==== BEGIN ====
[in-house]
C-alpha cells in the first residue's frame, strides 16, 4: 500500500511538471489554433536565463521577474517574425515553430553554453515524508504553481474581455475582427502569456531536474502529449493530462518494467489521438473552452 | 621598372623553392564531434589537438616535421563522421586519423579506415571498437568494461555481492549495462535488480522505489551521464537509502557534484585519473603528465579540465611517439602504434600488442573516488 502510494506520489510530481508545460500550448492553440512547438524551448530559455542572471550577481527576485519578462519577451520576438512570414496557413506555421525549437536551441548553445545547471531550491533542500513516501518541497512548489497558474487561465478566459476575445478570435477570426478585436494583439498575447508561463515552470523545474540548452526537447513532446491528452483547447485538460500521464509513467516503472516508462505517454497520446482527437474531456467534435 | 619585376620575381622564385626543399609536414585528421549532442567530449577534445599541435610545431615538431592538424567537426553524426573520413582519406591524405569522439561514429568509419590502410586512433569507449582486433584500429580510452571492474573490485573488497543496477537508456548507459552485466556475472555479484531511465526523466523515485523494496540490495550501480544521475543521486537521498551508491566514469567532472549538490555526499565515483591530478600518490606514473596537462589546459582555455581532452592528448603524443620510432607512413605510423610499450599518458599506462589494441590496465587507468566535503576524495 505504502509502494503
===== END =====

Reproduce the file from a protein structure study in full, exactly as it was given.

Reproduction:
[in-house]
C-alpha cells in the first residue's frame, strides 16, 4: 500500500511538471489554433536565463521577474517574425515553430553554453515524508504553481474581455475582427502569456531536474502529449493530462518494467489521438473552452 | 621598372623553392564531434589537438616535421563522421586519423579506415571498437568494461555481492549495462535488480522505489551521464537509502557534484585519473603528465579540465611517439602504434600488442573516488 502510494506520489510530481508545460500550448492553440512547438524551448530559455542572471550577481527576485519578462519577451520576438512570414496557413506555421525549437536551441548553445545547471531550491533542500513516501518541497512548489497558474487561465478566459476575445478570435477570426478585436494583439498575447508561463515552470523545474540548452526537447513532446491528452483547447485538460500521464509513467516503472516508462505517454497520446482527437474531456467534435 | 619585376620575381622564385626543399609536414585528421549532442567530449577534445599541435610545431615538431592538424567537426553524426573520413582519406591524405569522439561514429568509419590502410586512433569507449582486433584500429580510452571492474573490485573488497543496477537508456548507459552485466556475472555479484531511465526523466523515485523494496540490495550501480544521475543521486537521498551508491566514469567532472549538490555526499565515483591530478600518490606514473596537462589546459582555455581532452592528448603524443620510432607512413605510423610499450599518458599506462589494441590496465587507468566535503576524495 505504502509502494503